Becky Thorley-Fox – Artist interview

Born in Cheshire, Becky moved to the west coast of Wales in 2010, where she finds a constant source of inspiration in the rugged landscape.

Becky is a ‘plein air’ painter, preferring to take her paints and easel out into the landscape to work directly from life, working through a telescope to capture wildlife in the field. Becky loves the challenge and excitement of working from life and the freshness and spontaneity it brings to her work.

There is a direct link when working ‘en plein air’ between the eye and the tip of the paint brush giving each mark a truth and clarity. I work to capture and respond to the transitory effects of nature- the interplay of subtle colour changes and light, observed through all weather and times of day. Every painting represents a unique moment spent in the landscape – a sensory record and personal response to a specific mood, time, and place.

‘Missing the crashing waves’

·         Firstly how is the lockdown affecting your work?

I would usually be out painting along the coast, on nature reserves or up mountains. Now that we must all stay at home I have been spending time in the garden painting and also in the studio developing past plein air studies.

Image: painting on the coast last year



·         Where do you get most of your inspiration?

I’m inspired by wild places, the coast in particular and coastal wildlife, I live just a mile from the sea. I would usually spend hours sketching and painting birds on the shore. I love the openness– the light and atmosphere and enjoy observing the change in light quality throughout the year. I usually like to visit an island each year and have done several art residencies to Bardsey Island. I love having the opportunity to become completely immersed in a wild landscape, surrounded by sea and able to follow the light whilst working from morning until dusk – this is my favourite way of working!



·         Do you prefer to work outside/in your studio/a mixture of both?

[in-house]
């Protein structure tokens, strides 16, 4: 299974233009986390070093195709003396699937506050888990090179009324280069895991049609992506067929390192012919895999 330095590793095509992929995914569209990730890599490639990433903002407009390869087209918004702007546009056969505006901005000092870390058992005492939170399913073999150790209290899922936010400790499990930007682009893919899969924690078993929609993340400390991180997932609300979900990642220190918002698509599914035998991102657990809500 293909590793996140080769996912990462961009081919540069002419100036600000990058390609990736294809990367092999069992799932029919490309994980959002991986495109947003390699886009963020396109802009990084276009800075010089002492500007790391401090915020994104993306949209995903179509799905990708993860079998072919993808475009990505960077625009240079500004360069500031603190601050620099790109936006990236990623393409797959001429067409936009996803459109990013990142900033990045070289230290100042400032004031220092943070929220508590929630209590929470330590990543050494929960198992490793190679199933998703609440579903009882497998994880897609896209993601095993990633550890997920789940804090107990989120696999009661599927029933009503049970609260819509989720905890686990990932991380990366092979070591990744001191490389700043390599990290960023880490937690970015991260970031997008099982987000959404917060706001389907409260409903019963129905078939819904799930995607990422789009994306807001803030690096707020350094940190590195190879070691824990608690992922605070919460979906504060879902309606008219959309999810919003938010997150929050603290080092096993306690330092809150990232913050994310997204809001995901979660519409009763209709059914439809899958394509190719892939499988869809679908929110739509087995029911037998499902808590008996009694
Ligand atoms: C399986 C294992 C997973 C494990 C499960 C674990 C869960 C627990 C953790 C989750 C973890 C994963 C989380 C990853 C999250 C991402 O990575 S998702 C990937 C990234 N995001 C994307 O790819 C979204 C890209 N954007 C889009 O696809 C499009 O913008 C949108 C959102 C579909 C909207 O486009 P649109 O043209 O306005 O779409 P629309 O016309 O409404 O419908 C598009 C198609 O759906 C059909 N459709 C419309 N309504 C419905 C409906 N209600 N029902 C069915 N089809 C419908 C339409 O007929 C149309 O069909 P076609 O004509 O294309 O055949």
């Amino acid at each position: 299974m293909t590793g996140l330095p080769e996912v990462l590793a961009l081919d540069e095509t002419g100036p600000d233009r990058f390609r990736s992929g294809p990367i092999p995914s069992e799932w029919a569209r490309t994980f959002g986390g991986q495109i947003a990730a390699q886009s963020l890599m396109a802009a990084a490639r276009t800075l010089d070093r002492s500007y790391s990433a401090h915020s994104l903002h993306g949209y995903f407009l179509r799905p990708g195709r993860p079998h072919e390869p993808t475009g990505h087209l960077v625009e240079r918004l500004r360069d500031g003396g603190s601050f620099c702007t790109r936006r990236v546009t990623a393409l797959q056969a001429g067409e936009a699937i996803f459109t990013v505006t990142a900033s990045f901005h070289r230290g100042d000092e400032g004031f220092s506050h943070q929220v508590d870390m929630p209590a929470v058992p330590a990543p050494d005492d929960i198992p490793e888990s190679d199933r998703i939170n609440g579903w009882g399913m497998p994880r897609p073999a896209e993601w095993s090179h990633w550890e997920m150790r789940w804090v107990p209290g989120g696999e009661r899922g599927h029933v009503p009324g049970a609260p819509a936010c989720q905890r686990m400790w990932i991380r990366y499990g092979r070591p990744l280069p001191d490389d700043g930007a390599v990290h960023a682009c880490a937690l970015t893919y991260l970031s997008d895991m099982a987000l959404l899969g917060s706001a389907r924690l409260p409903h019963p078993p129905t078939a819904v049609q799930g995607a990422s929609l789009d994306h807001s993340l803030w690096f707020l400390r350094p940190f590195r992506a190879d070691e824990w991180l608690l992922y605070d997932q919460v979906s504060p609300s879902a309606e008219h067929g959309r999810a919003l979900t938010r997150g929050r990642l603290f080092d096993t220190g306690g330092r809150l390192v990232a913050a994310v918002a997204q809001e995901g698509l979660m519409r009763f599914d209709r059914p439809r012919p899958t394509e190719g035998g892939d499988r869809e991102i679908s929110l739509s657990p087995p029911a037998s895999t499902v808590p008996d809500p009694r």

I prefer to work outside nearly all of the time. Very occasionally I develop plein air studies in the studio. Often there can be time constraints when painting outdoors as the light changes and moments are fleeting!

I have recently completed a studio piece developed from work done on my art residency on Bardsey Island at the end of last September. I had produced numerous studies of rocks and crashing waves in extreme winds and rapidly changing weather conditions and so planned this composition to convey some of the drama of the scene on a larger scale. This painting will feature in the June issue of The Artist magazine this summer, in a step by step demonstration in my article on capturing the energy of the sea in oils.





·         Do you have a favourite painting that you have done? If so which one? 

There have been many paintings I couldn’t bring myself to sell straight away. This is one of them, a painting of the Little Owl on my first trip to Bardsey Island in 2017. My partner and I spotted it in the Gorse just as the sun was setting with a brilliant blue sky above.

‘Little owl in the gorse at sunset’ Oil on canvas


·         How do you find titles for your paintings, does the idea come before or after?

Often my titles are simply descriptive of the painting for practical reasons, it’s also nice to keep them simple and let viewers enjoy the paintings as they are.

Gull’s resting on the shore

·         Who’s your favourite artist/artists?

I love discovering other artists work and seeing their creative journeys. Some artists remain a constant source of inspiration for different reasons and I’ll keep coming back to them. For example John Singer Sargent for his virtuosity in plein air painting. John Busby for his beautifully rendered drawings and Lars Jonsson for his delicate depiction of light and colour… to name a few!